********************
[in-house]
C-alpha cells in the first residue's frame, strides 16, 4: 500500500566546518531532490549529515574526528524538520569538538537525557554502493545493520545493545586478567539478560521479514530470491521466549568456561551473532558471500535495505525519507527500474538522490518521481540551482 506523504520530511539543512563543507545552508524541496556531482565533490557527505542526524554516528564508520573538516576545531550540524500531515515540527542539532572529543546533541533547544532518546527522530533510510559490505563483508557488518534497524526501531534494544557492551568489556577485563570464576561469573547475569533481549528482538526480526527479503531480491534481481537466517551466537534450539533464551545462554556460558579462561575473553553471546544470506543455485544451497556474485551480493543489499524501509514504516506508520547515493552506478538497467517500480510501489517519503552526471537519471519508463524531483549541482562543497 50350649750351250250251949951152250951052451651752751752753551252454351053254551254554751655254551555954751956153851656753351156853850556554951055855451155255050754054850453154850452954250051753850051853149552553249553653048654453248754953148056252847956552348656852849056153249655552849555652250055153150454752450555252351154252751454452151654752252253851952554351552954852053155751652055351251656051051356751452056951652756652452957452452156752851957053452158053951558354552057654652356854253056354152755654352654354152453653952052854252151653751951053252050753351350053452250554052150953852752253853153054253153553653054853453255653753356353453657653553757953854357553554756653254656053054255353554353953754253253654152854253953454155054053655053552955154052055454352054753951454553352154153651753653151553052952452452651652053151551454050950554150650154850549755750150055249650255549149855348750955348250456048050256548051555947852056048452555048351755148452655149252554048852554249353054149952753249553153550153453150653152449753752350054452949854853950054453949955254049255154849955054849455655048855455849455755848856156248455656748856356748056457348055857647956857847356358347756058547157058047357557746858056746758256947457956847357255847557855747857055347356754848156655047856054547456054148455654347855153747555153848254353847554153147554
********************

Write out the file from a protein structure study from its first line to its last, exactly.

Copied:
[in-house]
C-alpha cells in the first residue's frame, strides 16, 4: 500500500566546518531532490549529515574526528524538520569538538537525557554502493545493520545493545586478567539478560521479514530470491521466549568456561551473532558471500535495505525519507527500474538522490518521481540551482 506523504520530511539543512563543507545552508524541496556531482565533490557527505542526524554516528564508520573538516576545531550540524500531515515540527542539532572529543546533541533547544532518546527522530533510510559490505563483508557488518534497524526501531534494544557492551568489556577485563570464576561469573547475569533481549528482538526480526527479503531480491534481481537466517551466537534450539533464551545462554556460558579462561575473553553471546544470506543455485544451497556474485551480493543489499524501509514504516506508520547515493552506478538497467517500480510501489517519503552526471537519471519508463524531483549541482562543497 50350649750351250250251949951152250951052451651752751752753551252454351053254551254554751655254551555954751956153851656753351156853850556554951055855451155255050754054850453154850452954250051753850051853149552553249553653048654453248754953148056252847956552348656852849056153249655552849555652250055153150454752450555252351154252751454452151654752252253851952554351552954852053155751652055351251656051051356751452056951652756652452957452452156752851957053452158053951558354552057654652356854253056354152755654352654354152453653952052854252151653751951053252050753351350053452250554052150953852752253853153054253153553653054853453255653753356353453657653553757953854357553554756653254656053054255353554353953754253253654152854253953454155054053655053552955154052055454352054753951454553352154153651753653151553052952452452651652053151551454050950554150650154850549755750150055249650255549149855348750955348250456048050256548051555947852056048452555048351755148452655149252554048852554249353054149952753249553153550153453150653152449753752350054452949854853950054453949955254049255154849955054849455655048855455849455755848856156248455656748856356748056457348055857647956857847356358347756058547157058047357557746858056746758256947457956847357255847557855747857055347356754848156655047856054547456054148455654347855153747555153848254353847554153147554